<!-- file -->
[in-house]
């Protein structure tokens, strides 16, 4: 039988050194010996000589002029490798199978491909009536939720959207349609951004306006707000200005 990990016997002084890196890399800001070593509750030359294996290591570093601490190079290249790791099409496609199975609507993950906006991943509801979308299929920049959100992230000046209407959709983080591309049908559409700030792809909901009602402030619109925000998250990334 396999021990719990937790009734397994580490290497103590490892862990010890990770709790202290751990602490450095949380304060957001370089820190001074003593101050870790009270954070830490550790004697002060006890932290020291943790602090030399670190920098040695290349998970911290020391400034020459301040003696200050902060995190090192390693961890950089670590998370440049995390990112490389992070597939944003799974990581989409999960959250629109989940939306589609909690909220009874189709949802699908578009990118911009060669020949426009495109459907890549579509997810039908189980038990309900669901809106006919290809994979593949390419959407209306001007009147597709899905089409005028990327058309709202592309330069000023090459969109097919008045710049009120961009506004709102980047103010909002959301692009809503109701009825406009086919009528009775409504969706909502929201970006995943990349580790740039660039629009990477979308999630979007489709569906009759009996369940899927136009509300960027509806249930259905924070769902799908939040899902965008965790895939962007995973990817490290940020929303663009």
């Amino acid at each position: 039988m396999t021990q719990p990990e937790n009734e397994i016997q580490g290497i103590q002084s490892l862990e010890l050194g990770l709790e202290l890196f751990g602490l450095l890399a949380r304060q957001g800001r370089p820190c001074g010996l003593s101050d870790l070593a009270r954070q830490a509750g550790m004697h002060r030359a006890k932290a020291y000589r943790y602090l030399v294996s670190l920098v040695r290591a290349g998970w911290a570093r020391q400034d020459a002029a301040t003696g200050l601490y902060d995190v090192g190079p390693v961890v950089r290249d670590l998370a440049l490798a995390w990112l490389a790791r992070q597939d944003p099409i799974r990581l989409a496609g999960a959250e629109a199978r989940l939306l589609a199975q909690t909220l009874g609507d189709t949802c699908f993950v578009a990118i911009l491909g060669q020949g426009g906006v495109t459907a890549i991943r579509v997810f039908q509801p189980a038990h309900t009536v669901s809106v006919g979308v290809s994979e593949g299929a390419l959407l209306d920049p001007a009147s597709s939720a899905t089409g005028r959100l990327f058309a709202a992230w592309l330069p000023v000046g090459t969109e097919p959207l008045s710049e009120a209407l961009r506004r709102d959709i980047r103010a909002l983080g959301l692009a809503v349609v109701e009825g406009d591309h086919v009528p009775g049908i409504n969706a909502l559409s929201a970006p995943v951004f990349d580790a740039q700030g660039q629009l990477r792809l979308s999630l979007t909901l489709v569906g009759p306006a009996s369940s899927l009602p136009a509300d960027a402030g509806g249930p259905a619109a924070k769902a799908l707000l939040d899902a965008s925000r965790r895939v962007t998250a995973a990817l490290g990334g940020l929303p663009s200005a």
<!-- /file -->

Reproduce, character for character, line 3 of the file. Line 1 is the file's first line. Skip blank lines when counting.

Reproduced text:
């Amino acid at each position: 039988m396999t021990q719990p990990e937790n009734e397994i016997q580490g290497i103590q002084s490892l862990e010890l050194g990770l709790e202290l890196f751990g602490l450095l890399a949380r304060q957001g800001r370089p820190c001074g010996l003593s101050d870790l070593a009270r954070q830490a509750g550790m004697h002060r030359a006890k932290a020291y000589r943790y602090l030399v294996s670190l920098v040695r290591a290349g998970w911290a570093r020391q400034d020459a002029a301040t003696g200050l601490y902060d995190v090192g190079p390693v961890v950089r290249d670590l998370a440049l490798a995390w990112l490389a790791r992070q597939d944003p099409i799974r990581l989409a496609g999960a959250e629109a199978r989940l939306l589609a199975q909690t909220l009874g609507d189709t949802c699908f993950v578009a990118i911009l491909g060669q020949g426009g906006v495109t459907a890549i991943r579509v997810f039908q509801p189980a038990h309900t009536v669901s809106v006919g979308v290809s994979e593949g299929a390419l959407l209306d920049p001007a009147s597709s939720a899905t089409g005028r959100l990327f058309a709202a992230w592309l330069p000023v000046g090459t969109e097919p959207l008045s710049e009120a209407l961009r506004r709102d959709i980047r103010a909002l983080g959301l692009a809503v349609v109701e009825g406009d591309h086919v009528p009775g049908i409504n969706a909502l559409s929201a970006p995943v951004f990349d580790a740039q700030g660039q629009l990477r792809l979308s999630l979007t909901l489709v569906g009759p306006a009996s369940s899927l009602p136009a509300d960027a402030g509806g249930p259905a619109a924070k769902a799908l707000l939040d899902a965008s925000r965790r895939v962007t998250a995973a990817l490290g990334g940020l929303p663009s200005a």